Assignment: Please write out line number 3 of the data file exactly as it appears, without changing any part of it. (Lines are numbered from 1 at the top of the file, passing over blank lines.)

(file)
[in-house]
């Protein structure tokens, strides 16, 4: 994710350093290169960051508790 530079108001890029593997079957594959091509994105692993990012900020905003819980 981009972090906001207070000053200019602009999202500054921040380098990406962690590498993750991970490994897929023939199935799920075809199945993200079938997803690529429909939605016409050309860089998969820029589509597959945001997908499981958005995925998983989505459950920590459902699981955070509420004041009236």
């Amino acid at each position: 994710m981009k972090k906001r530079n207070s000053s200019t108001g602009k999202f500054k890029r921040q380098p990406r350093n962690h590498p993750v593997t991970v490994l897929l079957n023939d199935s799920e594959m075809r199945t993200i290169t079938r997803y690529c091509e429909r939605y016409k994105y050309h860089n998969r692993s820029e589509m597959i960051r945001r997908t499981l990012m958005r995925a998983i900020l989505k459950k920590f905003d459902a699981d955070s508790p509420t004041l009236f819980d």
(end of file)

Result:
């Amino acid at each position: 994710m981009k972090k906001r530079n207070s000053s200019t108001g602009k999202f500054k890029r921040q380098p990406r350093n962690h590498p993750v593997t991970v490994l897929l079957n023939d199935s799920e594959m075809r199945t993200i290169t079938r997803y690529c091509e429909r939605y016409k994105y050309h860089n998969r692993s820029e589509m597959i960051r945001r997908t499981l990012m958005r995925a998983i900020l989505k459950k920590f905003d459902a699981d955070s508790p509420t004041l009236f819980d």